- Clery Act: 663 liquor violations, four sexual offenses reported in 2013
- University seeks to change curriculum
- Ahead of the pack
- Fall fest returns for a second year
- Norwich hands women’s rugby first loss
- Carvalho’s overtime goal lifts men’s soccer past Yale
- Allan’s big day leads field hockey past Hofstra
- Update: Hamden Police discontinue search for armed man
- Community comes together to pray for Middle East
- Angoitia’s shutout lifts Bobcats to 2-0 victory
Quinnipiac spirit to soar with new fight song
When Vincent Bond was a sophomore, he felt that something was missing from Quinnipiac’s tradition. So he took the initiative to fill the void.
And he is making school history by doing it.
Bond, a senior, wrote the school’s new prospective fight song, which will be introduced at Midnight Madness Oct. 14 at TD Bank Sports Center.
There was a contest to submit ideas for a potential fight song two years ago, and among the nine proposals, Bond’s was chosen to be the best.
“I love this university and when I heard there was an opportunity to have a fight song, I jumped on it the second it came up,” Bond said. “We’re trying to leave a legacy here, and to be able to influence years of pride and spirit is probably the most amazing thing I could have thought of.”
His father went to the University of Michigan, which has a renowned fight song, “Hail to the Victors.” Bond was inspired to create the fight song based on where his dad went.
When Bond had the idea, he ran it by his dad. “He was 100 percent behind it,” Bond said. “He saw where the roots of my idea were, so Quinnipiac and the spirit of being a Bobcat inspired me.
“Every big school that promotes itself has a great athletic program and has a great fight song, so I think it’s vital for this university to have one,” Bond added.
Bond not only has the support of his fellow peers, but also the athletics department.
Quinnipiac Director of Athletics and Recreation Jack McDonald felt that the only thing missing was a fight song.
“We have a nice mascot. We have nice colors. We have a nice logo. We now have a nice pep band. We now have great students. We now have good crowds, a good building, good coaches and good teams,” McDonald said. “But we don’t have a fight song.”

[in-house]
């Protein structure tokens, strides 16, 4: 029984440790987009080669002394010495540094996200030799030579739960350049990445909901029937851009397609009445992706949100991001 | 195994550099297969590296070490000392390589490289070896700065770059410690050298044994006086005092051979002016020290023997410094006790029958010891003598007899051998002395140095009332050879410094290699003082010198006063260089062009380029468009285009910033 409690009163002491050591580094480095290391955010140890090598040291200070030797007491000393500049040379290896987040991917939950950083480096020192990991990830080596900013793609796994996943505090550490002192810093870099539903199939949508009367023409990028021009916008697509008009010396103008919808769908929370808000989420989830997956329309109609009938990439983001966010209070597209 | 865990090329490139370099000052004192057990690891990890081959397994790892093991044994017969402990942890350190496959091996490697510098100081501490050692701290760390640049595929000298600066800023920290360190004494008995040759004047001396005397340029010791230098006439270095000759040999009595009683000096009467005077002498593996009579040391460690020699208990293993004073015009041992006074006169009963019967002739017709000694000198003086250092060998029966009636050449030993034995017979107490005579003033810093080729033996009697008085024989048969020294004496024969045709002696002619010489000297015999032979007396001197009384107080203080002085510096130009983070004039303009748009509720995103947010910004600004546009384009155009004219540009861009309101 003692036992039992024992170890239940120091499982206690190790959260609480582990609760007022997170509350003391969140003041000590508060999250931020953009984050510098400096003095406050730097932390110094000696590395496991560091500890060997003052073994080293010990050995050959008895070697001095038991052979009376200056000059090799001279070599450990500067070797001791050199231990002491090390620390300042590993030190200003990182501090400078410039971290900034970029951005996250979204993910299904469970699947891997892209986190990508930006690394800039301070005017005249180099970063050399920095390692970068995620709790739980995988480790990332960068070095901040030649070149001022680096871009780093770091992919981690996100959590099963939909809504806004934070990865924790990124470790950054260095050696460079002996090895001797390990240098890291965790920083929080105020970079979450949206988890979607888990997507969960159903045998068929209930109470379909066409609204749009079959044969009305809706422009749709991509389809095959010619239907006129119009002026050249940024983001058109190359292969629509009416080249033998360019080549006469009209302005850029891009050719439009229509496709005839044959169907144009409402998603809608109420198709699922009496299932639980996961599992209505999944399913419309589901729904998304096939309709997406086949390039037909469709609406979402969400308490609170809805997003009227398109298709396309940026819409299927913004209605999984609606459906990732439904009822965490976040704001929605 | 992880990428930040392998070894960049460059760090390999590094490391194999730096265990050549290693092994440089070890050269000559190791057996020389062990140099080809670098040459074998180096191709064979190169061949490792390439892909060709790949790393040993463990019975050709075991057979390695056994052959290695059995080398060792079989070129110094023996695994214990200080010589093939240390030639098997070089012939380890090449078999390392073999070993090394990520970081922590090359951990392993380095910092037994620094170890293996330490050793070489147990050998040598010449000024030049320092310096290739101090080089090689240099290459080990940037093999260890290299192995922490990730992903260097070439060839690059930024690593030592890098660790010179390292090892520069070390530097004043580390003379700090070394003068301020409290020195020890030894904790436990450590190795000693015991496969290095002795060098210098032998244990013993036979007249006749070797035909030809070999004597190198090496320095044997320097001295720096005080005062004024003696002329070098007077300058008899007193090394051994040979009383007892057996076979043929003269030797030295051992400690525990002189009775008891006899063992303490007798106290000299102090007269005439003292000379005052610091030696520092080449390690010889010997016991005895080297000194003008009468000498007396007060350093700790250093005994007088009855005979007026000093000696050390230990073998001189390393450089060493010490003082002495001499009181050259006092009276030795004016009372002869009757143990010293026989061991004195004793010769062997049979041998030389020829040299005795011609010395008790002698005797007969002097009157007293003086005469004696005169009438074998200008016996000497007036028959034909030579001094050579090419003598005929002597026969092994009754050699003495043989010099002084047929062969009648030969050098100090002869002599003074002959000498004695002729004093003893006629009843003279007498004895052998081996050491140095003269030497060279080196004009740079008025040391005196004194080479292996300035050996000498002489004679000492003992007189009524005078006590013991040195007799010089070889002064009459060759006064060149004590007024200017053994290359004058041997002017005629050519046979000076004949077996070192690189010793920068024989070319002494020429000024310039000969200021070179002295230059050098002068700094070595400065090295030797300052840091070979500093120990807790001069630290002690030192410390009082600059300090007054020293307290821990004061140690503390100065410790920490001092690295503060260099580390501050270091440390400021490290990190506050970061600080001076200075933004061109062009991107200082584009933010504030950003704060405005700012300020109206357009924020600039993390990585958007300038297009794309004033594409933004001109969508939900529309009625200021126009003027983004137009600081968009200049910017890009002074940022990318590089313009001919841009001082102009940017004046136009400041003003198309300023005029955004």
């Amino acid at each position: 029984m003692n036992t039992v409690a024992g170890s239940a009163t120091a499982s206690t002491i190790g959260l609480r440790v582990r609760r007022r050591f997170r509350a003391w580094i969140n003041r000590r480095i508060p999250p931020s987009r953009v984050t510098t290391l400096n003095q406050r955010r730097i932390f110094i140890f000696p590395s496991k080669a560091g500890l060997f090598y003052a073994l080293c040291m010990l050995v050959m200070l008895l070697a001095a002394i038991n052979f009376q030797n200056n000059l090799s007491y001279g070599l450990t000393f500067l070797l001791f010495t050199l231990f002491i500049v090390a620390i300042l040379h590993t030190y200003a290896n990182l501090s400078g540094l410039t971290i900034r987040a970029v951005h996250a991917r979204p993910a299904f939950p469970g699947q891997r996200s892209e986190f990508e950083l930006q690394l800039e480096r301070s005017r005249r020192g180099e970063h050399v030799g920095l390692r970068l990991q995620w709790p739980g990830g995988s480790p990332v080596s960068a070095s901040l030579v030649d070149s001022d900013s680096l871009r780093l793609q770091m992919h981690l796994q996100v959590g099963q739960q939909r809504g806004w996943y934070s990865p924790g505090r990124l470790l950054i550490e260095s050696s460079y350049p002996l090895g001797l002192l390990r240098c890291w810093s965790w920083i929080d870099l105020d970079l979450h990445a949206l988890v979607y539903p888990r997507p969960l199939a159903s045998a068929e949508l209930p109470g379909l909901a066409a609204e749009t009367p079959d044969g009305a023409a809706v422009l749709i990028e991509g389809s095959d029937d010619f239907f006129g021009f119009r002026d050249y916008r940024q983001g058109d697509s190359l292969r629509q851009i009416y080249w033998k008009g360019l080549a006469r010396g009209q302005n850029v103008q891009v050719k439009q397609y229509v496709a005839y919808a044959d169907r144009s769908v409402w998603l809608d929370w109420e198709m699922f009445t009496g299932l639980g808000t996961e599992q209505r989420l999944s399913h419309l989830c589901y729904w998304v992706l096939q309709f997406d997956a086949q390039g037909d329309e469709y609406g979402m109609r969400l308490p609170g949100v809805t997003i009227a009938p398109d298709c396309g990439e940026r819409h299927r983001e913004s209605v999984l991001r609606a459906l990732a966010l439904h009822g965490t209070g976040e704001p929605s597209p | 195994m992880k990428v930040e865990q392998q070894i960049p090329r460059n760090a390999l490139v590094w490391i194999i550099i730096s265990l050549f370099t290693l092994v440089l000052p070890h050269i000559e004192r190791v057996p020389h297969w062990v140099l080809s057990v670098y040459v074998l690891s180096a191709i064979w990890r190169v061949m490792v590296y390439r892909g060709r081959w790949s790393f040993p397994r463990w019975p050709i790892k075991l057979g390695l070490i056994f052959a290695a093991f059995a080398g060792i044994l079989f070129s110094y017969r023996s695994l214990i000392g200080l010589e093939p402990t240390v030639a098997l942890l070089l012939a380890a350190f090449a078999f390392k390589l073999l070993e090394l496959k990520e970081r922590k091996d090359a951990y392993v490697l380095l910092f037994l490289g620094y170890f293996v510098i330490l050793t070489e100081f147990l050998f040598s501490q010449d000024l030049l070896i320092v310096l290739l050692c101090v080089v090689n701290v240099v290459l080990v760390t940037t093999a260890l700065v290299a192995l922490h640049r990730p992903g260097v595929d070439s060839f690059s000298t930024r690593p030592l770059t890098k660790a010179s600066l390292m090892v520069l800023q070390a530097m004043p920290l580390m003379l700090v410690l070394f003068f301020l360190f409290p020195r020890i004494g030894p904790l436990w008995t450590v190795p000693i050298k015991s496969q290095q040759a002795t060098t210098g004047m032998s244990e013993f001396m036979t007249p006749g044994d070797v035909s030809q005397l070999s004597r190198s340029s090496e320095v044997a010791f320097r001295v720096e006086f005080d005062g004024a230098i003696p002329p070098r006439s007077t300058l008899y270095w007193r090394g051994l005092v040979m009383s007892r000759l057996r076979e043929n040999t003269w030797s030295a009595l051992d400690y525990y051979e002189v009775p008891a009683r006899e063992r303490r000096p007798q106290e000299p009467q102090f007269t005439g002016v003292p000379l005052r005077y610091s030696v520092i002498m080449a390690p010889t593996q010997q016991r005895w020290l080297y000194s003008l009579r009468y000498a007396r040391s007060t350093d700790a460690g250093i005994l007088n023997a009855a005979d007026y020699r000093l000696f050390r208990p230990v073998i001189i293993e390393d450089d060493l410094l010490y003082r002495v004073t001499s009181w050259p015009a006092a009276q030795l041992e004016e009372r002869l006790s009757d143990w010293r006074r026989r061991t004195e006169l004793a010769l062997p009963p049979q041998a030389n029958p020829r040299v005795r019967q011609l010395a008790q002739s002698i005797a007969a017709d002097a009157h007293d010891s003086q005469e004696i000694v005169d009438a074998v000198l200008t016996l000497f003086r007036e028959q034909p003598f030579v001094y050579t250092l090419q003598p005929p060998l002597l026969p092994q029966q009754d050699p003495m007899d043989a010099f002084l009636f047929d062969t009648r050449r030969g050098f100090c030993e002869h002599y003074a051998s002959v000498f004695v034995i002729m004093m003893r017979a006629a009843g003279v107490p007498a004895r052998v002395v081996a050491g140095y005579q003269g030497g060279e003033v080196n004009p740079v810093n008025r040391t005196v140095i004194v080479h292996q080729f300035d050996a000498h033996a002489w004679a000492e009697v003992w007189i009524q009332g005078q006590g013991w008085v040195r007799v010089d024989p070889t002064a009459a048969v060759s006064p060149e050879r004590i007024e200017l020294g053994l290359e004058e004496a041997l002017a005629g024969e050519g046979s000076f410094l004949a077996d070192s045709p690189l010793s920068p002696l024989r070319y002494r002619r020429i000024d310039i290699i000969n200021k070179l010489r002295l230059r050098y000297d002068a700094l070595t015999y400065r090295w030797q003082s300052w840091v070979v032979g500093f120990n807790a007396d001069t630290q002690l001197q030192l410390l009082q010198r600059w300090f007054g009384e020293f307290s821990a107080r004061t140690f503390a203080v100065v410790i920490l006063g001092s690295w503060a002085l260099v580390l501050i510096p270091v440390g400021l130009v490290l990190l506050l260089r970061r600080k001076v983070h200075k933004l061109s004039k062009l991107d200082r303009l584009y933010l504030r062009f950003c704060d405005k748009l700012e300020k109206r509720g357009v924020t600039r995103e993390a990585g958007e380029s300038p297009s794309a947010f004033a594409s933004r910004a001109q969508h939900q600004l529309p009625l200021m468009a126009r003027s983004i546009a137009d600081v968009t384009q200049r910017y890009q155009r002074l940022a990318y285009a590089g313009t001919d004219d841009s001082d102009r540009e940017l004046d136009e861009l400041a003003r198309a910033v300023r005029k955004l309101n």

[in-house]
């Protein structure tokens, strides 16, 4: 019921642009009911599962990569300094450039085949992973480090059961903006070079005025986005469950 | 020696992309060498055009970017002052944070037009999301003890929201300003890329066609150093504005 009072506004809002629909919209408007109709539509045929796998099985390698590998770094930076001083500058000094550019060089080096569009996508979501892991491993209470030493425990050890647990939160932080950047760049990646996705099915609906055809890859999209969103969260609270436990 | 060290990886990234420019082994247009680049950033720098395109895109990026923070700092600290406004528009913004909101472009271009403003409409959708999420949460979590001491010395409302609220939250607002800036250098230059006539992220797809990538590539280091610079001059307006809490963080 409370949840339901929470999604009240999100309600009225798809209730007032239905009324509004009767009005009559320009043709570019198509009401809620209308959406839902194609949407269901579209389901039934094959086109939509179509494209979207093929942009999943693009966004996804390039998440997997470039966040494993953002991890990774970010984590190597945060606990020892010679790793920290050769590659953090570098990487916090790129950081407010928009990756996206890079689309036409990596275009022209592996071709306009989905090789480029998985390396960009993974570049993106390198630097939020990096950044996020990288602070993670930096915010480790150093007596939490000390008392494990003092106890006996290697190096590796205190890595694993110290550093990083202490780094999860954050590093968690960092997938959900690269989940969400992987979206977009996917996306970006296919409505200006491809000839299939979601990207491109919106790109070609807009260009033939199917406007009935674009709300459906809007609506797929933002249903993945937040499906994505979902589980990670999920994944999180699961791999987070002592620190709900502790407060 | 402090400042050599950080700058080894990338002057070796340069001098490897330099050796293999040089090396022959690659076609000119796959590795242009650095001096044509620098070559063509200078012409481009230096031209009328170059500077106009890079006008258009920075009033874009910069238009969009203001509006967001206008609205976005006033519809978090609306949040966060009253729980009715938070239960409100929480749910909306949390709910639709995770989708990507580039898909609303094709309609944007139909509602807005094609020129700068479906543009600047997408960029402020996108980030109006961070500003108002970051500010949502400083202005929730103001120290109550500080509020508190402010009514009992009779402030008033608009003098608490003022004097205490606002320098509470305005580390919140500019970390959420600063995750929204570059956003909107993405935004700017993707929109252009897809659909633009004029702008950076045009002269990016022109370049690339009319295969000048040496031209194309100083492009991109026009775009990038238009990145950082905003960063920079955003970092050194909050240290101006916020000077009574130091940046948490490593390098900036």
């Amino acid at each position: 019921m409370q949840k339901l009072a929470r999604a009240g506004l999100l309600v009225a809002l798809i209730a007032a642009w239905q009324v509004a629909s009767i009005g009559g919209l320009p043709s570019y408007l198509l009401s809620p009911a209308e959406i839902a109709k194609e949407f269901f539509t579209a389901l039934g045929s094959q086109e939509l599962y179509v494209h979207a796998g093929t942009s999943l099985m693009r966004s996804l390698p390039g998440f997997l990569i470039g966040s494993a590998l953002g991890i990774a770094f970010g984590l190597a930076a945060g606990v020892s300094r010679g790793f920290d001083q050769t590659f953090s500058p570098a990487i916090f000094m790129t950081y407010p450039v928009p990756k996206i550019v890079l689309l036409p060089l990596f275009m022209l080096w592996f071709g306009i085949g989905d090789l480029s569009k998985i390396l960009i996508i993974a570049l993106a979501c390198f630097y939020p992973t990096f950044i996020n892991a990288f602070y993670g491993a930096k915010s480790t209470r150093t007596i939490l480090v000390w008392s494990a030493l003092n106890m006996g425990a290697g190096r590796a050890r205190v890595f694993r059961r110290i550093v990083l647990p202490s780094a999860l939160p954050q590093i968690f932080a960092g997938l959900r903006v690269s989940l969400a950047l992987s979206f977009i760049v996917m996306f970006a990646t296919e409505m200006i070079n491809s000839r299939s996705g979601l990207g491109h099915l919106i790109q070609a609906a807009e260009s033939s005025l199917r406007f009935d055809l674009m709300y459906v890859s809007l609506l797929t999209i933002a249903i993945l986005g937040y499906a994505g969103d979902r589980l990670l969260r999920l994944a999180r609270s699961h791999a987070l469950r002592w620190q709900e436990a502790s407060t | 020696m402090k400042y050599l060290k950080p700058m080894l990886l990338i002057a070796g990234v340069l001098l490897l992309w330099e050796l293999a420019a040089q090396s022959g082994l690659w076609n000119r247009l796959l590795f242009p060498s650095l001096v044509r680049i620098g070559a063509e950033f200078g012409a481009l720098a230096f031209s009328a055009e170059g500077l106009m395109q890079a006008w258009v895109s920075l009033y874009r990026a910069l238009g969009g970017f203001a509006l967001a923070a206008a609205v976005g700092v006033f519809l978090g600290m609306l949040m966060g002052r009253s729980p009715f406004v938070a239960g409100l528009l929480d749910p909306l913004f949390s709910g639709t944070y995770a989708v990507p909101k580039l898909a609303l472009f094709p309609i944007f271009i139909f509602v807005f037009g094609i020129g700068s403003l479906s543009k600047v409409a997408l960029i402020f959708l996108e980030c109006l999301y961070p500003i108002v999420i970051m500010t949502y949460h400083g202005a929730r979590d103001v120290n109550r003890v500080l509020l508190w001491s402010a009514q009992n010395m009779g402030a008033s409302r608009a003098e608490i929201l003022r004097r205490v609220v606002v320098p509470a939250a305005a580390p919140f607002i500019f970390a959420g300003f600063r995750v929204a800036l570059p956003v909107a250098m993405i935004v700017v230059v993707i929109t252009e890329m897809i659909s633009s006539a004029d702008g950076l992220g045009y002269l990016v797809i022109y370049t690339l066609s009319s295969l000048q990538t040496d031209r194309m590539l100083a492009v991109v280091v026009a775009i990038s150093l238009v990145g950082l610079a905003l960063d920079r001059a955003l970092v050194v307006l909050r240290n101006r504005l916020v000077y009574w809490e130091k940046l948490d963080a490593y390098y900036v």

Thanks to Bond and the QU Spirit Group, the university will.
Bond started the QU Spirit Group two years ago, but with his current role as the vice president of student concerns for SGA, he said he didn’t have enough time to control it. He put the organization in the hands of Nick Sczerbinski, who led the group to being chartered as an official organization.
While Sczerbinski is the leader, he said the creation of the fight song is more group-oriented, rather than being his idea. As the president, he said his main goal is to create more university traditions.
“I feel like coming back in, say 20 years from now and going to a hockey game and to hear the students sing the fight song that our group came up with now would be great,” Sczerbinski said. “That’s what our goal is: to create traditions for the school.”
The spirit group is searching for a professional composer to write the lyrics and the score, but in the meantime the QU pep band will provide the music for the anthem at Midnight Madness.
McDonald, who is in his 17th year at Quinnipiac, has been part of many of the university’s changes, including the switch from Division II to Division I, the name change from Braves to Bobcats, the change from becoming known as “Quinnipiac College” to “Quinnipiac University” and from playing basketball games at Burt Kahn Court to TD Bank Sports Center today.
Adding a fight song, according to McDonald, would help build on the university’s traditions.
“I was ecstatic when the kids first mentioned it to me,” he said. “To be part of the growth of Quinnipiac athletics is something special.”
Bond said he is still trying to process the idea that his idea for the fight song could be sung at the Quinnipiac-Yale men’s ice hockey game Feb. 25. Asked how he would feel if it became official for the school in the future, Bond said he would be in awe.
“I could think about it all I want and I still probably couldn’t grasp how awesome that would be to come back and see that it’s still going,” Bond said.